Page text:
Courage Under Fire: How Mushtari Khatoon Protected People During The Delhi Riots
Mushtari Khatoon supervised the evacuation of 50 men, women and children, including a mother, who jumped across three rooftops carrying her six-day-old baby to reach safety
When the phone rang early on the morning of 25 February—Mushtari Khatoon, her husband Mohammed Hakim and their three teenaged children were asleep in their home in north-east Delhi’s Chandu Nagar. As Hakim handed her the phone and Mushtari grabbed it, a chill ran through her spine. “They are going to kill us, Chachi! For God’s sake, save us!” howled her young nephew Muhammad Niyaj at the other end.
The petite Mushtari, 42, rushed out in a blind panic to Khajuri Khas, across the dusty, broken road, from where her family had called. Trouble had been brewing, but no one had imagined the cauldron of communal hatred would boil over with such vengeance in Delhi, which was hosting US President Donald Trump at the time. This madness took away 53 lives, both Muslims and Hindus, and left hundreds homeless and orphaned, in the north-eastern fringes of the capital.
Reaching the lanes of Khajuri Khas, Mushtari watched in disbelief as hundreds of armed men shouting “Jai Shri Ram” flooded the narrow lanes, dressed in riot-police gear. “Carrying petrol bombs, country-made pistols, lathis and tear-gas shells, they went on the rampage,” Fayaz Alam, Mushtari’s nephew, says.
“I trembled within, but knew I had to jump in, else my family would be killed,” recalls Mushtari. She ferried them, making five trips cross to her home in Chandu Nagar, a Muslim-majority area. On her last round, however, she got stuck along with a crowd, their lives hanging by a thin thread.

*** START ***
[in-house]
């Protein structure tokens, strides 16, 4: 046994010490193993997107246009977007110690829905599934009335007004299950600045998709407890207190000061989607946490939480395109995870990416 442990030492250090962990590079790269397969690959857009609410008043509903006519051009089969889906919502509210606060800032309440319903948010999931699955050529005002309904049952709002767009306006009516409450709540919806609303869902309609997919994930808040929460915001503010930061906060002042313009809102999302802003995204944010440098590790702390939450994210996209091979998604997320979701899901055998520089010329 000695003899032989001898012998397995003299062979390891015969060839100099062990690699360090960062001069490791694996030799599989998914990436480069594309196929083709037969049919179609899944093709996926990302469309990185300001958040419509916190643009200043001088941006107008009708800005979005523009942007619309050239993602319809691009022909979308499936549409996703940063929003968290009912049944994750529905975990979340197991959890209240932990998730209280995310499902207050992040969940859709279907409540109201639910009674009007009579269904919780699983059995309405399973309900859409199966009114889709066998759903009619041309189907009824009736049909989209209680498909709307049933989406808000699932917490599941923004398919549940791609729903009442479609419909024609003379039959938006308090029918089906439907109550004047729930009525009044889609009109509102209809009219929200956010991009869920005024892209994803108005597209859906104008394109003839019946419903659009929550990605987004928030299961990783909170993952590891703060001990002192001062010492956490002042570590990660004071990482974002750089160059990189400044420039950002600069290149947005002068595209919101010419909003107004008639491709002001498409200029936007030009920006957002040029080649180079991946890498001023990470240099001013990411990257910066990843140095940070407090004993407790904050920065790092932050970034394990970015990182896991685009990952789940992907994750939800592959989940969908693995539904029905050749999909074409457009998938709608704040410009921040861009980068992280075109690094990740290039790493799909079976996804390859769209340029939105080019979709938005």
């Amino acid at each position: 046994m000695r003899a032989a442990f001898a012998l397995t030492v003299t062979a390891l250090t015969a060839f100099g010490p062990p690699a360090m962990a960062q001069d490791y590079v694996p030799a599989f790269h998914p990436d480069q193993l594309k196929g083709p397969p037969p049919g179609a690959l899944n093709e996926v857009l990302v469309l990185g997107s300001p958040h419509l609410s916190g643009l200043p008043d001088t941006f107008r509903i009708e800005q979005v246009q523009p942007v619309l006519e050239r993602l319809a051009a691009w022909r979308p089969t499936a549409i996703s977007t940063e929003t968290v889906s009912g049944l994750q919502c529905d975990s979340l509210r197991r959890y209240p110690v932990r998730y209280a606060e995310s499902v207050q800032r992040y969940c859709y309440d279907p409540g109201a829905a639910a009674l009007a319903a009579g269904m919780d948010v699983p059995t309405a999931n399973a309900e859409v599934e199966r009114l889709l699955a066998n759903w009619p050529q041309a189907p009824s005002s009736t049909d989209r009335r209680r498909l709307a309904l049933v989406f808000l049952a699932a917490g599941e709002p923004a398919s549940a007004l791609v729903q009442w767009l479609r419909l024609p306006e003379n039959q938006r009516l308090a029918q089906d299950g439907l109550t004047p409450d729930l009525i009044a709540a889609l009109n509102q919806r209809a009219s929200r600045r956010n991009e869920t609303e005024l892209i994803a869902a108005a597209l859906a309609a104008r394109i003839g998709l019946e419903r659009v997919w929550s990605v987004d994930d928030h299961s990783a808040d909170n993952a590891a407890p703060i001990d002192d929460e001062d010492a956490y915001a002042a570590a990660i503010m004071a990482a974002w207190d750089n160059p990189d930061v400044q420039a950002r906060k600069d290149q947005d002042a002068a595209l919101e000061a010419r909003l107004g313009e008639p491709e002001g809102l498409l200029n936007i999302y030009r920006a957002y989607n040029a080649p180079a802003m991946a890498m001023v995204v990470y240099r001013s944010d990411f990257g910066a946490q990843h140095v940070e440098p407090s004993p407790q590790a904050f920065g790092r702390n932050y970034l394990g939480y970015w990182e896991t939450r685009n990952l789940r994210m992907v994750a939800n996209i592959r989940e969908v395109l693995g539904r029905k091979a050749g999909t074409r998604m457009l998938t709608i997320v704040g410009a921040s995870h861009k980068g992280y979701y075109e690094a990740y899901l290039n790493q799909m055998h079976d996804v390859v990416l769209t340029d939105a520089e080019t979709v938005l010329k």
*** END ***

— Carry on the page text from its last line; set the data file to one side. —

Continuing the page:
Khajuri Khas is a grubby urban settlement, where homes of Hindus and Muslims lie cheek-by-jowl with small businesses dotting the lanes. Skirted by open drains and the sludgy Chand Bagh nullah, it is home to migrant labourers who came here to build a better life. Mushtari and her large clan are among them.
Growing up in Bihar’s Khagaria district, Mushtari is a homemaker with only basic skills that would see her through in Delhi. However, that day she stood up to blind terror with the power of a matriarch.“The mob targeted Muslim households and forced them to leave their homes,” says Mohammad Munazir, who lost his small, windowless house, built with his life savings, in the mayhem.“I called the police at least 10 times, as did others, but nothing,” says Mushtari, a week later. The rioters busted doorways, broke open shutters and hounded out victims, while spitting communal taunts at them. Then they unleashed large-scale loot and arson. Targeted by the mob, some 150 terrified people took shelter on one Mehboob’s roof, escorted by paramilitary men. Meanwhile, the basement had been set ablaze. “We had no place to escape, and waited for a grisly end on that rooftop,” says 22-year-old student Mushahid.
Hysterical with fear, they explored their next move, when the paramilitary men ordered that the men must stay and the women and children should leave. “This is when I put my foot down. ‘Everyone will leave, else we will all die here’ I told them firmly,” says Mushtari. She then supervised the evacuation of 50 men, women and children, including a mother, who jumped across three rooftops carrying her six-day-old baby to reach safety.
These nine families were in her care, when we visited, in two tiny rooms, where they took turns to sleep. The couple opened up their home and hearts to create a safe house for these refugees of hatred.
As we walk back through the charred remains of destroyed homes, broken glass and the many dreams that died that day in Khajuri Khas, Mushtari clasps my hand, her eyes welling up in grief. This is the woman, who saved more lives than any policeman that day.